Graduate Students’ Discoveries Shine During Best Research Awards

Best Research Award winners (from left) Skye Montoya, Oandy Naranjo, Olivia Osborne and Jiaqi Liu.
Best Research Award winners (from left) Skye Montoya, Oandy Naranjo, Olivia Osborne and Jiaqi Liu.

Each year, the University of Miami Miller School of Medicine’s Medical Faculty Association honors Ph.D. students with Best Research Awards. This year, students researching cancer, HIV and cerebral amyloid angiopathy garnered the awards.

“The annual Best Research Awards highlight the powerful and innovative research our Ph.D. students conduct,” said Ana Fiallos, Ph.D., director of career services for the Office of Graduate Studies. “While we can only have four winners, the recognition is a testament to the hard work and creativity our students and faculty show every day.”

Fighting Brain Tumors

Fourth-place awardee Jiaqi Liu studies gliomas, a type of brain tumor, in the Zhai Lab. Her work has shown that the protein NMNAT, an enzyme crucial in the final step of nicotinamide adenine dinucleotide (NAD+) synthesis, plays a significant role in the growth and progression of gliomas.

Experiments with fruit flies which were validated in human glioma cells showed that increased NMNAT activity allowed glial cells with harmful mutations to survive and multiply. This work could offer two advantages. NMNAT could be used as a biomarker to identify patients at high risk for cancer progression. It could also be used as a therapeutic target.

“It’s possible to develop an inhibitor that targets this protein to suppress brain tumors before they become deadly,” said Liu. “We could potentially use such an inhibitor in the brain after surgery to help eliminate residual cancer.”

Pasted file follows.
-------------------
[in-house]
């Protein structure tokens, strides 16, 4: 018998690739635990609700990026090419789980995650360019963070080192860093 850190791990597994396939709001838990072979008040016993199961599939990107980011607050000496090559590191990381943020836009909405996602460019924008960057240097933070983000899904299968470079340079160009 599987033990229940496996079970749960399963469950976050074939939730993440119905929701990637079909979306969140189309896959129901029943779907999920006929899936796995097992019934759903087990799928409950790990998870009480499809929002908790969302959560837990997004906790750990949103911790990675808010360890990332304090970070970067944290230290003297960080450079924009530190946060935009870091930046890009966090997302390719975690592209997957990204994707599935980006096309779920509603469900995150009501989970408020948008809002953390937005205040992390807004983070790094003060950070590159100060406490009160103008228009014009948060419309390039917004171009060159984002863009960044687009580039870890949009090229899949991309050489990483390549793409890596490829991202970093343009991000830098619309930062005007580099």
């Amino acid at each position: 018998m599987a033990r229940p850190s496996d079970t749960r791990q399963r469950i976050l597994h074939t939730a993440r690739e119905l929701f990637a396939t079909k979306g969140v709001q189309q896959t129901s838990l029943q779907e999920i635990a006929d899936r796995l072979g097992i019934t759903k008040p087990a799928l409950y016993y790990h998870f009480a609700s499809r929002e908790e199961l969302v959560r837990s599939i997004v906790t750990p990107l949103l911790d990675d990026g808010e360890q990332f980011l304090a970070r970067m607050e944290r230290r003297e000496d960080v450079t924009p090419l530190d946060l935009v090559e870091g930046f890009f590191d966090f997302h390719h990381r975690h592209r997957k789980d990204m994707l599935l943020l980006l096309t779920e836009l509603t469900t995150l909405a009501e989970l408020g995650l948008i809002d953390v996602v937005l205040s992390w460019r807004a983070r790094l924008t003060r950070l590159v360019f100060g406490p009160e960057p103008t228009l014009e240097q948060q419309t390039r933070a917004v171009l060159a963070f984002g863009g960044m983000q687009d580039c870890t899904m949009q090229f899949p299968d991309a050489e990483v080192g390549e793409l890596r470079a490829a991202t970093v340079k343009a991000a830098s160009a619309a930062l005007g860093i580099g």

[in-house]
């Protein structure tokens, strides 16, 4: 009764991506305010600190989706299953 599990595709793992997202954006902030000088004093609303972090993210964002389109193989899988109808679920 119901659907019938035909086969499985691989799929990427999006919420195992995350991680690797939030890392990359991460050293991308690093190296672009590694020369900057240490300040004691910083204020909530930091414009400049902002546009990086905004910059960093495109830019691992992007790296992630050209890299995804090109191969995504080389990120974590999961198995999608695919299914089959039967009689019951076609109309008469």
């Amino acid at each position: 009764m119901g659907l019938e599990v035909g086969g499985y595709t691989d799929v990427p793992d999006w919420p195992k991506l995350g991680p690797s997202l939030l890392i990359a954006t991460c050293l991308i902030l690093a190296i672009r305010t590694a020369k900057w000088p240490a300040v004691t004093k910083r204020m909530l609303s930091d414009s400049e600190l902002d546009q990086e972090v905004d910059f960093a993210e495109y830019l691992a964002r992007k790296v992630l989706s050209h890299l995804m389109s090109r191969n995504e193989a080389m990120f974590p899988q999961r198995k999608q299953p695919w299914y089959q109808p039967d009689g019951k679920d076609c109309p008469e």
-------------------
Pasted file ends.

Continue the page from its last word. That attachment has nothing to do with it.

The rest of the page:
HIV-Associated Neurocognitive Disorders

Third place went to Oandy Naranjo in the Toborek Lab. Naranjo investigates the consequences of HIV-1 infection and focuses on HIV-associated neurocognitive disorders. He is studying cells in the blood-brain barrier (BBB), called pericytes, that harbors HIV and may contribute to cognitive loss.  

Anti-retroviral drugs do not penetrate the BBB as well as other parts of the body. Infected cells produce viral particles, which generate inflammation. Though HIV patients can live almost normal life spans, this long-term inflammation can have a powerful impact on the brain. Naranjo wants to understand how pericytes behave differently when infected and hopes these insights will lead to treatments.

“We created a big database of latent, active and uninfected cells and how they’re different from each other,” said Naranjo. “This could give us insights into how specific genes could be used to treat HIV-associated neurocognitive disorders.”

Cerebral Amyloid Angiopathy

Olivia Osborne, who placed second, also works in the Toborek Lab, studying the molecular mechanisms that affect post-stroke neurogenesis (brain tissue growth) in people with cerebral amyloid angiopathy (CAA). Osborne was awarded an F31 fellowship from the National Institutes of Health to advance her dissertation on “Ischemic Stroke in Cerebral Amyloid Angiopathy: Microvascular Injury and Recovery.”

In CAA, amyloid beta (Aβ) proteins, which have been linked to Alzheimer’s disease, weaken small blood vessels, sometimes causing bleeding. Osborne wants to understand how these mechanisms affect people who have suffered a stroke.

“My central hypothesis is that Aβ accumulation in cerebral vasculature exacerbates ischemic stroke outcomes and delays post-stroke recovery,” said Osborne. “My work focuses on the blood vessels after damage occurs. There’s some sort of dysregulation that might disrupt signaling to other cells in the area and delay recovery. If we can find that signaling pathway, we could potentially target it therapeutically.”

Chronic Lymphocytic Leukemia

Skye Montoya from the Taylor Lab won top Best Research Award honors. She studies mutations in chronic lymphocytic leukemia (CLL), focusing on Bruton’s tyrosine kinase (BTK), an enzyme that drives cancer growth.

Montoya wants to identify small molecules that could regulate BTK and slow or even stop CLL. Cancers have a bad habit of learning how to resist targeted therapies, and Montoya and colleagues are trying to figure out ways to overcome that resistance. Montoya was first author on a recent paper, published in the journal “Science,” that identified previously unknown BTK mutations and showed a potential therapy (NX-2127) could be effective.

“Each BTK mutant we study can cause resistance to multiple BTK inhibitors, which can really limit therapeutic options for patients harboring these mutations,” said Montoya. “We were all excited to see positive responses in both cell lines and patients, regardless of BTK mutational status.”

Tags: Best Research Awards, Medical Faculty Association